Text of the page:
A historical Black university is unshackling itself from remnants of the Jim Crow era.
Officials at Alabama State University have officially stripped the name of a proud Ku Klux Klan leader from a campus residence hall, reported The Associated Press.
The building on the Montgomery campus had featured the name of KKK member and former governor Bibb Graves since 1928.
The school hasn’t approved a new name for the building yet.
Alabama State trustees voted to rename the building in the aftermath of George Floyd’s May 25 death in police custody.
Alabama Gov. Bibb Graves (left), Florida Gov. David Sholtz (center) and President Franklin Roosevelt in this circa 1930s photo. (GS/)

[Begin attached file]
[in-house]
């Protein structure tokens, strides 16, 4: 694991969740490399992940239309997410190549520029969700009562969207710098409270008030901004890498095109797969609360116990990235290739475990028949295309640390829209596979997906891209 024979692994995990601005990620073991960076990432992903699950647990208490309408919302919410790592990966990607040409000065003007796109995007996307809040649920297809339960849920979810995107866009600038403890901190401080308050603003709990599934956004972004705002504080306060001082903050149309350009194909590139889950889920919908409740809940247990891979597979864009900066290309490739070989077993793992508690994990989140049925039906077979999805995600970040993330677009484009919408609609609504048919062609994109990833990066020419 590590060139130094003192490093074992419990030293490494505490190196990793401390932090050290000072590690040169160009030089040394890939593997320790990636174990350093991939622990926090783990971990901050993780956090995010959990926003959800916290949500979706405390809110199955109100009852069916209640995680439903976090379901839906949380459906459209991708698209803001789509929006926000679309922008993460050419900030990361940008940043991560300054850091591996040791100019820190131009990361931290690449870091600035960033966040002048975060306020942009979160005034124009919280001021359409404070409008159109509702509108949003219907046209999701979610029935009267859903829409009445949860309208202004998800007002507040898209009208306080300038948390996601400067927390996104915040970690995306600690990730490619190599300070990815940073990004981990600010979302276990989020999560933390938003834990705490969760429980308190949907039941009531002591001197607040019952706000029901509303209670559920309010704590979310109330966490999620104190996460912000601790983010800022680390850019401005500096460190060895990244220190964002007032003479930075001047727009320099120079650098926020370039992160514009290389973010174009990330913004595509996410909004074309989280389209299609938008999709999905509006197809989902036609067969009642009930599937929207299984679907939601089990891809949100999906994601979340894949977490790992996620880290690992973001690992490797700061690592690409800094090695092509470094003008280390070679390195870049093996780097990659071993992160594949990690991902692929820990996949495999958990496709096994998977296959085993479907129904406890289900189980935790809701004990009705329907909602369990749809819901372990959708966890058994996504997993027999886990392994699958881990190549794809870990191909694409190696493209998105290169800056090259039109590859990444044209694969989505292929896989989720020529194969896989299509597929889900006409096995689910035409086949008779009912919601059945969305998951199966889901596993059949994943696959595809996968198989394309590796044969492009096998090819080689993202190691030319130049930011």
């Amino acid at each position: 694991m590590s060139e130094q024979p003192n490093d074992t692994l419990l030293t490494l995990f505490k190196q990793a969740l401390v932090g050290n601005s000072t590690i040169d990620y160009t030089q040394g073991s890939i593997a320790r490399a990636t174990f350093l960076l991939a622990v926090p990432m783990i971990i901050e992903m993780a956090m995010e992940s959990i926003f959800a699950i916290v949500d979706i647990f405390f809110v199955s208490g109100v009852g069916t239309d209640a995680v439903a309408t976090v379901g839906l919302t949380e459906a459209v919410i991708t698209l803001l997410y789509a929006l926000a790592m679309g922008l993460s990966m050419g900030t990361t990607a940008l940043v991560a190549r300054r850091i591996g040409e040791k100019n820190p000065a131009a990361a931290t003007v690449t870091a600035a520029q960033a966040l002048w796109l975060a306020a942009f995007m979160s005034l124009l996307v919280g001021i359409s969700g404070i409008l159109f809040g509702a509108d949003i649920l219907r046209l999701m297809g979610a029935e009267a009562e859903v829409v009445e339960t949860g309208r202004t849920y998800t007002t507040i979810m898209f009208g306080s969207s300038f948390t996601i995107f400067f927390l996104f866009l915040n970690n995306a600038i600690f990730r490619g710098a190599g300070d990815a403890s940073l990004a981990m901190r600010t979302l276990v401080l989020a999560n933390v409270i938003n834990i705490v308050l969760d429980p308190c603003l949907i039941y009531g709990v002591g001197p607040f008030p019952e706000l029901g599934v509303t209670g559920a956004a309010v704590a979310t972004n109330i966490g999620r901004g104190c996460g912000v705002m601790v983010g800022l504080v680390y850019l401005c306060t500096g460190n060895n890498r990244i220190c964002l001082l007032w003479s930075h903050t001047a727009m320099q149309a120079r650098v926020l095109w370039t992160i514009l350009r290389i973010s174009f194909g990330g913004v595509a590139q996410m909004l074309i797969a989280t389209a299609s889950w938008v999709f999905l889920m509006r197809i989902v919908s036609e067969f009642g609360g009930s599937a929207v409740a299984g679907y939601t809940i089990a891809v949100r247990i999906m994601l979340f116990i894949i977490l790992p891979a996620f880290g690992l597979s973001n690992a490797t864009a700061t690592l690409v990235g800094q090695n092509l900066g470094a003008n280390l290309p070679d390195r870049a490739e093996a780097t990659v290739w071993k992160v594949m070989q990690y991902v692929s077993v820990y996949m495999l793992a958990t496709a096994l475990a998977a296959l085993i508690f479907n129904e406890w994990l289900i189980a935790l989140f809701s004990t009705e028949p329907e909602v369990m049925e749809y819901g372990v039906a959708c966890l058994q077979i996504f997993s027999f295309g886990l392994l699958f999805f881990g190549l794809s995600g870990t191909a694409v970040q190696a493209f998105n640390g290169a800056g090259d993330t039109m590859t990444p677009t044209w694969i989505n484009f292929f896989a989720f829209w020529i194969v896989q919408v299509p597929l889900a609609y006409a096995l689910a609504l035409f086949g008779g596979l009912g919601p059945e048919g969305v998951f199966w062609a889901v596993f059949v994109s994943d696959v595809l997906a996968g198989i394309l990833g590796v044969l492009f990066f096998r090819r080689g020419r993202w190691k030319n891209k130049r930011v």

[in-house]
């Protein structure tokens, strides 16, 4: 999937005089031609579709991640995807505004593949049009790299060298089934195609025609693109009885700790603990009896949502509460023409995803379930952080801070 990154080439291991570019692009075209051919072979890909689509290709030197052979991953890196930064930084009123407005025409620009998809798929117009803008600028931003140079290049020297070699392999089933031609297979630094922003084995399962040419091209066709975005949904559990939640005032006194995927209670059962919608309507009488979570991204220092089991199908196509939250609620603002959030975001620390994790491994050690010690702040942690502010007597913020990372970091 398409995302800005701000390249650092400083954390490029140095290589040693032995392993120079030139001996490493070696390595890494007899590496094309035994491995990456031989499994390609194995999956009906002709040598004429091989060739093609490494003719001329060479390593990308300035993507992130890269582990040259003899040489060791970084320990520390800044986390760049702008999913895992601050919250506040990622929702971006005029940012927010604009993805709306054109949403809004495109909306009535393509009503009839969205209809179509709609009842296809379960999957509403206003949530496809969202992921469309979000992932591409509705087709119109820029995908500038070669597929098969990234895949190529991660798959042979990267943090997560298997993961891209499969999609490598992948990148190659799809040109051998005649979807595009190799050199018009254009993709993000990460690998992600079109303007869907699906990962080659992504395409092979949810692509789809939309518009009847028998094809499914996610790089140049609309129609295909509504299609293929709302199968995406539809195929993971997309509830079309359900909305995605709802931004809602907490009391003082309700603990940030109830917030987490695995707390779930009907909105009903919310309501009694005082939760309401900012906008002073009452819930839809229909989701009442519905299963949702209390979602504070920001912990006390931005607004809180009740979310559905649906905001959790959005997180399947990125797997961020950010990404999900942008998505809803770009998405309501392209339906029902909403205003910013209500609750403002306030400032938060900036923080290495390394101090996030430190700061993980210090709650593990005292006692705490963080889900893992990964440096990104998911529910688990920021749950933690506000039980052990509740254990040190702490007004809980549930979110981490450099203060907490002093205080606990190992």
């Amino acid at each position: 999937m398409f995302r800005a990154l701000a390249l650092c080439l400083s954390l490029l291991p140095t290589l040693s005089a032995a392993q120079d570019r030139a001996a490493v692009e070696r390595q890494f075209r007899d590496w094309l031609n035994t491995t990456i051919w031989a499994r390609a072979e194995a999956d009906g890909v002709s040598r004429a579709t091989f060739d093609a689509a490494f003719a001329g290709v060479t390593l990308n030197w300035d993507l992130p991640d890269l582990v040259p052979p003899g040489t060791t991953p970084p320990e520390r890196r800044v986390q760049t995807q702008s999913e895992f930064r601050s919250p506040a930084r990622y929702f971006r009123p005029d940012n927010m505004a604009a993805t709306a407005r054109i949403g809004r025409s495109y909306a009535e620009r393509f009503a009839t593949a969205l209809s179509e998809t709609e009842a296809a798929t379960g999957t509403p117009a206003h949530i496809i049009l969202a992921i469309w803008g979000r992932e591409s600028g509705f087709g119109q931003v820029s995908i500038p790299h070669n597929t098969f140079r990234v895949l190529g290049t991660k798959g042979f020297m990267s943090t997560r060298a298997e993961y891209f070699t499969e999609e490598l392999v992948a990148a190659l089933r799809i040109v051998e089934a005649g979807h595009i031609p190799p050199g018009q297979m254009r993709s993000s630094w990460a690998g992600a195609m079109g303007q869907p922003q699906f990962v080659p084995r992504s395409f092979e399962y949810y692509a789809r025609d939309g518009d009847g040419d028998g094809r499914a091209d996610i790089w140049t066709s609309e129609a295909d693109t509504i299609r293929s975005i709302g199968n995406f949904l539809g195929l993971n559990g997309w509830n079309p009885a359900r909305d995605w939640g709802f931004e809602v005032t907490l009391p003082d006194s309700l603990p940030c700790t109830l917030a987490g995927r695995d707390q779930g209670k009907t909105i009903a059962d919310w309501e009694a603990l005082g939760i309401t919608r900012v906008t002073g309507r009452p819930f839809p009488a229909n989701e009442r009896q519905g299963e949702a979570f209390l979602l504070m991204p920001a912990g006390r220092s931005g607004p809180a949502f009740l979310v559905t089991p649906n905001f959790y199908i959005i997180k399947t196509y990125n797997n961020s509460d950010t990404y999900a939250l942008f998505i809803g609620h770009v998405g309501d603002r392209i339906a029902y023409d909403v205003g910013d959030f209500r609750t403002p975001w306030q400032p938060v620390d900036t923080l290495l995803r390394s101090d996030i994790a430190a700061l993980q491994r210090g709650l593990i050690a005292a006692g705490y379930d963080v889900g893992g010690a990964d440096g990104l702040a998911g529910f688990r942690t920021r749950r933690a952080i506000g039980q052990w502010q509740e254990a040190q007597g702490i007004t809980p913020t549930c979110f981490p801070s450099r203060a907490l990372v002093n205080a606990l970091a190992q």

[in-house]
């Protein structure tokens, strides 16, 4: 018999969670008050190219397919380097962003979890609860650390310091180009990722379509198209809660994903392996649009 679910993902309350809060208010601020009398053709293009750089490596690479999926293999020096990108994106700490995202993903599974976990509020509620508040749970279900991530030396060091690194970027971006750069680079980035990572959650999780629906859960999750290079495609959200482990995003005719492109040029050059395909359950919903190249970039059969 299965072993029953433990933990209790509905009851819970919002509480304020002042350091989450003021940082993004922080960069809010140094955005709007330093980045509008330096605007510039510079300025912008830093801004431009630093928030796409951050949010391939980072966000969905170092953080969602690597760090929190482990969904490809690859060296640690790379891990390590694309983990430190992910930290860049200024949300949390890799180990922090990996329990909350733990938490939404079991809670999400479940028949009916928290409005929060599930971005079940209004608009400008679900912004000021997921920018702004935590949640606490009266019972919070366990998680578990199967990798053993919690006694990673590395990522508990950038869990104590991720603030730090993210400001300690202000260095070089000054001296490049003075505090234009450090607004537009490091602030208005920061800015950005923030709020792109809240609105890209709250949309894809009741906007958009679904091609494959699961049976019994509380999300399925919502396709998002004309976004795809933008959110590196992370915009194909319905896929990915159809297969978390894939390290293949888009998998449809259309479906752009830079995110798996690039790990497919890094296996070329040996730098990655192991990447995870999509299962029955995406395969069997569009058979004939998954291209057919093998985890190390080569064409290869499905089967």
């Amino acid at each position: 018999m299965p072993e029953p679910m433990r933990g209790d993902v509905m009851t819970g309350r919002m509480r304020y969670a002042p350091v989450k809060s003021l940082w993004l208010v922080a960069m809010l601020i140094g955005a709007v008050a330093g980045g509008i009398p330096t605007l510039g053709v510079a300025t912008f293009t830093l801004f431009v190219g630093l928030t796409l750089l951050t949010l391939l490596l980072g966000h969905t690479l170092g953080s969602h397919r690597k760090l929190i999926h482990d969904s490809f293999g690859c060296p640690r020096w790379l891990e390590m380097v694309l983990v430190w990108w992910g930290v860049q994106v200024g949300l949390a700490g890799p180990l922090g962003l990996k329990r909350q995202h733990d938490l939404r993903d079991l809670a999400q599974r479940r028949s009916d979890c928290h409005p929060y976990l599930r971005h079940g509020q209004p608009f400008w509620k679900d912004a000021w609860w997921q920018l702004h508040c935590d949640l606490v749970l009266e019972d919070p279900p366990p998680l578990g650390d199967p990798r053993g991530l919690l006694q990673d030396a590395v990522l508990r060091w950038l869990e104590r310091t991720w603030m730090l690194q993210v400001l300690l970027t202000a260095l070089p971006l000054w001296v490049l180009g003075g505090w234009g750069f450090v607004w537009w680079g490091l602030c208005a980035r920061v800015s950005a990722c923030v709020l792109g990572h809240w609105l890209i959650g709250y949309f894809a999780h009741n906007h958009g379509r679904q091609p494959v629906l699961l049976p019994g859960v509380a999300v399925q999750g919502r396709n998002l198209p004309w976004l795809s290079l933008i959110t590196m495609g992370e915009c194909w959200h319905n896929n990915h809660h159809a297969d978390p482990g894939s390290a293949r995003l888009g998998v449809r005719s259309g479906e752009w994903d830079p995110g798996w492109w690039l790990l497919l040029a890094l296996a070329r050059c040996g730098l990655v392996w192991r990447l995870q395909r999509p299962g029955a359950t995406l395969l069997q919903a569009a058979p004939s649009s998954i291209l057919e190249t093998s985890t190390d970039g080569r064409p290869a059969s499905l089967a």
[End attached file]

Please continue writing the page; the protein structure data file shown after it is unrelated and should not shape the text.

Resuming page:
Klan membership in the 1920 was so populous at the time that politicians used connections in the terrorist group to secure votes, noted The AP.
Graves served two four-year terms as governor in 1927 and 1935, according to the Encyclopedia of Alabama. He would resign his Ku Klux Klan position in the late 1920s.
Alabama State President Qunton Ross said the idea of replacing the building’s name has been ongoing for decades.
“Many of our alumni have asked for this to happen. It was a topic of discussion as far back as my days as (student president),” explained Ross, according to Alabama.com. “I am proud that we are able to make this happen during my tenure as president of the university.”
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Two other state schools also have renamed campus buildings that honored Graves, who was known as a pro-education governor despite his racist links.
Troy University, located in Troy, Ala., renamed its Bibb Graves hall for the late Rep. John Lewis, the civil rights pioneer who grew up near the campus and died in July at the age of 80 from pancreatic cancer.
The other is the University of Montevallo.